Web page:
Relative indemnity: risk, insurance, and kinship in Indian microfinance
J R Anthropol Inst (2017)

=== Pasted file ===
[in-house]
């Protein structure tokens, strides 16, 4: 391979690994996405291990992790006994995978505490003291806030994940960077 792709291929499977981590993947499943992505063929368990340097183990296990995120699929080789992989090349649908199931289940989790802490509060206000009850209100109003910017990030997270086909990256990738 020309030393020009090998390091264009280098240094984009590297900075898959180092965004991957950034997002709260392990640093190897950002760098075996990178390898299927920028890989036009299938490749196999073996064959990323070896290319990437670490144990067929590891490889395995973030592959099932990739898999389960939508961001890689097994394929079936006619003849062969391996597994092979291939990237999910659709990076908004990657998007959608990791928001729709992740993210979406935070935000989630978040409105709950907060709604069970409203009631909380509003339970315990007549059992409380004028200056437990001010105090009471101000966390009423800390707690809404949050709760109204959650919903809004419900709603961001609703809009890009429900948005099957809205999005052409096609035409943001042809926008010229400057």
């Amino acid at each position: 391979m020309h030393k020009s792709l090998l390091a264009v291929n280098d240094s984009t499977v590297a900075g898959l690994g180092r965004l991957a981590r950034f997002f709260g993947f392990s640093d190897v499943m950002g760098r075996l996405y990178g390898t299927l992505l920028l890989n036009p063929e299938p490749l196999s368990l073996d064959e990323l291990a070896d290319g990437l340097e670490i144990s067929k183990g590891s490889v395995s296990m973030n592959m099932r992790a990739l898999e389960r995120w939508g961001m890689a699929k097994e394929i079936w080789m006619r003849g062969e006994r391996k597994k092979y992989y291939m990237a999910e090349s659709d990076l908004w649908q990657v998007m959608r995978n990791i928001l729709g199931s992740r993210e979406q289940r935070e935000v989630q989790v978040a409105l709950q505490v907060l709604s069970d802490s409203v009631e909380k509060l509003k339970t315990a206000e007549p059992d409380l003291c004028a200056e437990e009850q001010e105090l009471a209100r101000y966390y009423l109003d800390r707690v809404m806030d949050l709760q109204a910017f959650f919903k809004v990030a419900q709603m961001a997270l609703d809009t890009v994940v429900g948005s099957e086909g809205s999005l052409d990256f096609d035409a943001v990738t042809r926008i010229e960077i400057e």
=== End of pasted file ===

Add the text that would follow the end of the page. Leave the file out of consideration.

With the growth of commercial microfinance in India, the poor have been increasingly enfolded into circuits of global finance. In making these collateral-free loans, however, microfinance institutions (MFIs) engage in new forms of risk management. While loans are made to women with the goal of economic and social empowerment, MFIs require male kin to serve as guarantors. Drawing on fieldwork in the city of Kolkata, I argue that through the requirement of male guarantors, MFIs hedge on kinship, even as they speculate on the bottom of the pyramid as a new market of accumulation.
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